Why I Chose Navy Nursing: Cmdr. Benfield

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By Cmdr. Shelly Beck Benfield, department head, Internal Medicine, U.S. Naval Hospital Guam

Cmdr. Benfield has been in the Navy for over 17 years. As part of Nurses Week and the Navy Nurse Corps birthday, May 13, we are highlighting the great work our Navy nurses are doing worldwide.

When I was 12 years old, my mother was diagnosed Leukemia and underwent a bone marrow transplant. At the time, she had a 25 percent chance of survival.

After four months in the hospital under the care of amazing physicians and nurses, my mother returned home and has been in remission for almost 30 years. After this experience, I always knew that I would pursue a career in medicine.

I grew up in a very small farming town in Southern Minnesota. When I graduated from nursing school, I had a strong desire to do something different than what my fellow nursing students were doing after graduation. I saw a flyer on my nursing school campus about Navy nursing and I was instantly intrigued. It immediately felt like a calling and I contacted the recruiter that very same day.  At that time the motto was, “Join the Navy, See the world.” And I have.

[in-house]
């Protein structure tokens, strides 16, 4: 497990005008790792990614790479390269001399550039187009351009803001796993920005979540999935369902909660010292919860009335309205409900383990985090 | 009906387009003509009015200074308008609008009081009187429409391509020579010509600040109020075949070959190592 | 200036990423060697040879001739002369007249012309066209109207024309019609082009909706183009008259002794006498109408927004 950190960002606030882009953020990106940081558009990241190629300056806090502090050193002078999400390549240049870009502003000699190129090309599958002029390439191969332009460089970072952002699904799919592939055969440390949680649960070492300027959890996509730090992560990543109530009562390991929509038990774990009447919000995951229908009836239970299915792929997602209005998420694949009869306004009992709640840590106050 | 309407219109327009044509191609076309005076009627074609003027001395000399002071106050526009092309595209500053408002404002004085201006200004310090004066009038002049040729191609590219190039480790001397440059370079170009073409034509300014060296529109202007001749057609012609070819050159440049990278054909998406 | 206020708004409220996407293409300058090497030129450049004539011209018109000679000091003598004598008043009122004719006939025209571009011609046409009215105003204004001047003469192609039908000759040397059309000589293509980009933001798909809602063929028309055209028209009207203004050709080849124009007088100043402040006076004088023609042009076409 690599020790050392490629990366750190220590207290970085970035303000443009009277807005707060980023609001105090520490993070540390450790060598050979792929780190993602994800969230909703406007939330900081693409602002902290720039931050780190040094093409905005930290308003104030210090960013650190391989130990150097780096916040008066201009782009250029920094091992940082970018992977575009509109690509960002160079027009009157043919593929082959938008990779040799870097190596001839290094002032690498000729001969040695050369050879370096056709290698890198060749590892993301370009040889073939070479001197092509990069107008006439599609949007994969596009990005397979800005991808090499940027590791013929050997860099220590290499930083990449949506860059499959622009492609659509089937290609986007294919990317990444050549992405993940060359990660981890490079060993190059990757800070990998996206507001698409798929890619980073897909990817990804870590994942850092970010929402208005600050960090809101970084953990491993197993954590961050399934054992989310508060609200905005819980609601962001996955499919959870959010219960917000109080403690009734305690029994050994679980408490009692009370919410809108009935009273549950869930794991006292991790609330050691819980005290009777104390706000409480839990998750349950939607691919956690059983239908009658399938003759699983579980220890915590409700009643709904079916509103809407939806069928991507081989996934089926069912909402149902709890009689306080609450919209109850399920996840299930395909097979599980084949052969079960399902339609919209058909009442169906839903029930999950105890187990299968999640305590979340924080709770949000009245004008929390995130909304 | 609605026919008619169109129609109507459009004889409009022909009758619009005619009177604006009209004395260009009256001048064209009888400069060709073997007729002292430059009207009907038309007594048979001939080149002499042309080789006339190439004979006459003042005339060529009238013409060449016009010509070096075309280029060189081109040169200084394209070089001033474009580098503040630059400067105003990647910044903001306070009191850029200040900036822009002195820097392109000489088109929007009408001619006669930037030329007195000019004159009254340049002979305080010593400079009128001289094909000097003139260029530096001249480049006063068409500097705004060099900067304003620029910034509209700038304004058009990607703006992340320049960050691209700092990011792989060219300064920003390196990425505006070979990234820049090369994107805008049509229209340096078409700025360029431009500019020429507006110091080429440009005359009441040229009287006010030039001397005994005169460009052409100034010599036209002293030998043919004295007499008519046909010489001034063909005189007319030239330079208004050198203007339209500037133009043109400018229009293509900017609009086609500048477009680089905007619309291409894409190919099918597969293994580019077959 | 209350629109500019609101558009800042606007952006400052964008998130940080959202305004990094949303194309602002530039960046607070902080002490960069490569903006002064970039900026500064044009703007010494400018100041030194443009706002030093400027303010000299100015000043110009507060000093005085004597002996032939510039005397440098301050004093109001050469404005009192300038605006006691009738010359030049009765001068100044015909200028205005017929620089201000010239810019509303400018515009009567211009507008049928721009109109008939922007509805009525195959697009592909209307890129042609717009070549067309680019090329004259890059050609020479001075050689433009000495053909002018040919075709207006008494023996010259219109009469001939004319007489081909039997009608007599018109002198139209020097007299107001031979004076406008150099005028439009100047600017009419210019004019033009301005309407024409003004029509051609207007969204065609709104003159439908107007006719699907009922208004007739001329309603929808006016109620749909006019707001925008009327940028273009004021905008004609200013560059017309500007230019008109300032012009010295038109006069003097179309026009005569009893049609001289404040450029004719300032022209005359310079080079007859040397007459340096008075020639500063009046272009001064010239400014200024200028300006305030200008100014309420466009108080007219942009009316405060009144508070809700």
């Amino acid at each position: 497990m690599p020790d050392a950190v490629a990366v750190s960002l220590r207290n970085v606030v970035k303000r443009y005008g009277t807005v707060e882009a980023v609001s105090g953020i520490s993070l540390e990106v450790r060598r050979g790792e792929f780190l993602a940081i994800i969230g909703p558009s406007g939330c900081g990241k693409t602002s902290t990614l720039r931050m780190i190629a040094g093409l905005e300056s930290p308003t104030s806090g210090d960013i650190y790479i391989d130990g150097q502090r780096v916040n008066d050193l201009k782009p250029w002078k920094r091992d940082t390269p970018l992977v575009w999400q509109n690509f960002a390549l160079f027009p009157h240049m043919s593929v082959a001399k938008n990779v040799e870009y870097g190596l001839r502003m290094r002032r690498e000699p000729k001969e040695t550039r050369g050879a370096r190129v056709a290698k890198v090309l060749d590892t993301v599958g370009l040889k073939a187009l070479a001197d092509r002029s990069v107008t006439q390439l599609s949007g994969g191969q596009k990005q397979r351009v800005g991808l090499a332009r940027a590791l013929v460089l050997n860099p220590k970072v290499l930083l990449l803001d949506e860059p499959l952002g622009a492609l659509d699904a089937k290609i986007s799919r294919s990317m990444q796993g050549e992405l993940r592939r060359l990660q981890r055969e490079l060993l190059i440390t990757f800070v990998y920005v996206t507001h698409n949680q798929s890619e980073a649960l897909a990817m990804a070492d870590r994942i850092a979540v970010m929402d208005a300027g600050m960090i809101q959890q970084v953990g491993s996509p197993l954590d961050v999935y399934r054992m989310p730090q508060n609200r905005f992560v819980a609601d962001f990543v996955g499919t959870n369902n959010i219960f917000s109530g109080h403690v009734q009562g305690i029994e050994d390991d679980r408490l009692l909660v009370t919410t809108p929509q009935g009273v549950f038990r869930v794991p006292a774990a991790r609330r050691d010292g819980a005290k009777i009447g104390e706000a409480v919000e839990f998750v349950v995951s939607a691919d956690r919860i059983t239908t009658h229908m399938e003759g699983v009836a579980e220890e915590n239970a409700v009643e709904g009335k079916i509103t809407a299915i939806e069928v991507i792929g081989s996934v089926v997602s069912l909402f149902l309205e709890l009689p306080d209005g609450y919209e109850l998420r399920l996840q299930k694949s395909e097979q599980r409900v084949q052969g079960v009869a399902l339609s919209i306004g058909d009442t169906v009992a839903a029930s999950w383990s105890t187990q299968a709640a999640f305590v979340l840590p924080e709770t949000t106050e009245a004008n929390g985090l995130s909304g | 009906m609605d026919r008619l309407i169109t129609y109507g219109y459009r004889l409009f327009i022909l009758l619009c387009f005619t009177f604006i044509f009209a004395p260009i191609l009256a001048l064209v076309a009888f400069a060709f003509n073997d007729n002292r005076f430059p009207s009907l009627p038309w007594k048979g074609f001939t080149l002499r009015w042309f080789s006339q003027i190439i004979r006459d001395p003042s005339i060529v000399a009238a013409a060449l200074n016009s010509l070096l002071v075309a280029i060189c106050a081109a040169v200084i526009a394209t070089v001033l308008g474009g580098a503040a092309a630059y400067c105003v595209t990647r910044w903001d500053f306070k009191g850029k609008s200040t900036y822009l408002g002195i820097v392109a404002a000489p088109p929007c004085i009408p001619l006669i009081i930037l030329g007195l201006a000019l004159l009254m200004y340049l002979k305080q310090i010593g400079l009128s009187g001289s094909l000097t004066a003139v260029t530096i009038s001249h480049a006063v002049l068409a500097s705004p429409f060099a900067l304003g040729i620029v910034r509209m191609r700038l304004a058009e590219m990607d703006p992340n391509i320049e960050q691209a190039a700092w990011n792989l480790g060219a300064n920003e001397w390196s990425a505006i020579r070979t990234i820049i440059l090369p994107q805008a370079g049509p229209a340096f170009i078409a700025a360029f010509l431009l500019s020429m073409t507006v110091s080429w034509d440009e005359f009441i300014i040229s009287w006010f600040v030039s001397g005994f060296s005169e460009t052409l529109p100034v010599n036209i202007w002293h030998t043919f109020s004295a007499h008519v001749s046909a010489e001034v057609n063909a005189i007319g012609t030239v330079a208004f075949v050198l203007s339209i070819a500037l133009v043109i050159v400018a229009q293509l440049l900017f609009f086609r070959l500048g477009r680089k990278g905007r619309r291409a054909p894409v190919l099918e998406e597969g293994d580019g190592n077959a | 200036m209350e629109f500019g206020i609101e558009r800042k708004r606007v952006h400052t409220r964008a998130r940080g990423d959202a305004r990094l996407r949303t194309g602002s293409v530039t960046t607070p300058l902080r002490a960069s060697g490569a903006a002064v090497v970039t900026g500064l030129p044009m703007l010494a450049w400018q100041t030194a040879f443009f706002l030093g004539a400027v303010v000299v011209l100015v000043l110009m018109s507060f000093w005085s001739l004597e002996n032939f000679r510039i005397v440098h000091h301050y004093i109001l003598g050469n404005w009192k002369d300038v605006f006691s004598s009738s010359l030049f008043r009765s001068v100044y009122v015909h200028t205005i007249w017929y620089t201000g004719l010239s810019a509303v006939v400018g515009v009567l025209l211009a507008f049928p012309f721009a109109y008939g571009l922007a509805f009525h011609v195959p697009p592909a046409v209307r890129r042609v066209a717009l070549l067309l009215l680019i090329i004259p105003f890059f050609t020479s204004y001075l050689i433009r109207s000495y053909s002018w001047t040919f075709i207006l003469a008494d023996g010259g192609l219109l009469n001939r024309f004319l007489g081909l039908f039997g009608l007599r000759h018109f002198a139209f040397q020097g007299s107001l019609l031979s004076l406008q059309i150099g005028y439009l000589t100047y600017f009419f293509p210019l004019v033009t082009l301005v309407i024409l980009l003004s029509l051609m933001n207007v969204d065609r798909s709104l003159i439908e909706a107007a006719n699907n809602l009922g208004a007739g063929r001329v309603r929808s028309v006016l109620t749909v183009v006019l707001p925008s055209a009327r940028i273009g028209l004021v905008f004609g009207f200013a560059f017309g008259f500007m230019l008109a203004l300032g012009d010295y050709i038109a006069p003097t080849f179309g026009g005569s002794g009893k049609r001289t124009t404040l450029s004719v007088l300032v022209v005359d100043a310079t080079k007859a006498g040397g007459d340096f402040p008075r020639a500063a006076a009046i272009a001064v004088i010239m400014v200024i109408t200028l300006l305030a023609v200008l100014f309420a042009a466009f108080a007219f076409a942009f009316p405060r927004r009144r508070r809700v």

I have had so many great memories as a Navy nurse – it is very difficult to choose just one. Pacific Partnership 2010 has been one of the biggest highlights of my career. I served as the division officer of the inpatient pediatric unit where we cared for hundreds of pediatric patients in four different countries in Southeast Asia. Pacific Partnership certainly changes you as a person and a nurse. We changed the lives of so many children providing care and surgeries they would not otherwise receive. There are also dozens of patients and families that I will never forget not to mention the incredible colleagues, friends and family I have met along the way.

The focus of Public Health nurses is to promote, protect, and restore health. Public Health nurses serve stateside in Medical Treatment Facilities, Ambulatory Clinics, overseas hospitals and deploy in support of operational and humanitarian missions across the globe. The public health nurse focuses on prevention, education and health promotion ultimately promoting and maintaining military readiness for both the active duty member and their families.

I’ve learned to never place judgment or make assumptions. Most of the time, it is better to listen than to speak.

To the future nurses, never stop learning. Do not be afraid to ask questions. Take advantage of every opportunity that presents itself and step outside of your comfort zone – you never know where it will lead you. Remain flexible. Adapt. Find a mentor and rely on those that have gone before you. You will often find that someone has already conquered most of the difficult situations that you are faced with. You may not always like what you are doing but it will no doubt make you a better person, nurse and Naval Officer – stick with it and do it well. Most importantly, take care of each other. The friends and family you make in the Navy will be your friends for life.